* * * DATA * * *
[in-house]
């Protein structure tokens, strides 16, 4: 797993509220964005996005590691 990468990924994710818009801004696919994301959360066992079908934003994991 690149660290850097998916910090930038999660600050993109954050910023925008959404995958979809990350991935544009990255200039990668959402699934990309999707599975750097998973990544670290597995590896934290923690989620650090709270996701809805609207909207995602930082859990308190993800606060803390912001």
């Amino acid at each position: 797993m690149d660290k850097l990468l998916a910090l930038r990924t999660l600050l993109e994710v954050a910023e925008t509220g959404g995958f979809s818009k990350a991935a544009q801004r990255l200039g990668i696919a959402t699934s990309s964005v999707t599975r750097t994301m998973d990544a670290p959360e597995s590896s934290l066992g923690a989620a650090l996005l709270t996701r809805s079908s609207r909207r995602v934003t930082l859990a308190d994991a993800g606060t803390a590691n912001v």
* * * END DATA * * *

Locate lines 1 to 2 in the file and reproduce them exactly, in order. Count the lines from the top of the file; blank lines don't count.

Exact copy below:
[in-house]
């Protein structure tokens, strides 16, 4: 797993509220964005996005590691 990468990924994710818009801004696919994301959360066992079908934003994991 690149660290850097998916910090930038999660600050993109954050910023925008959404995958979809990350991935544009990255200039990668959402699934990309999707599975750097998973990544670290597995590896934290923690989620650090709270996701809805609207909207995602930082859990308190993800606060803390912001």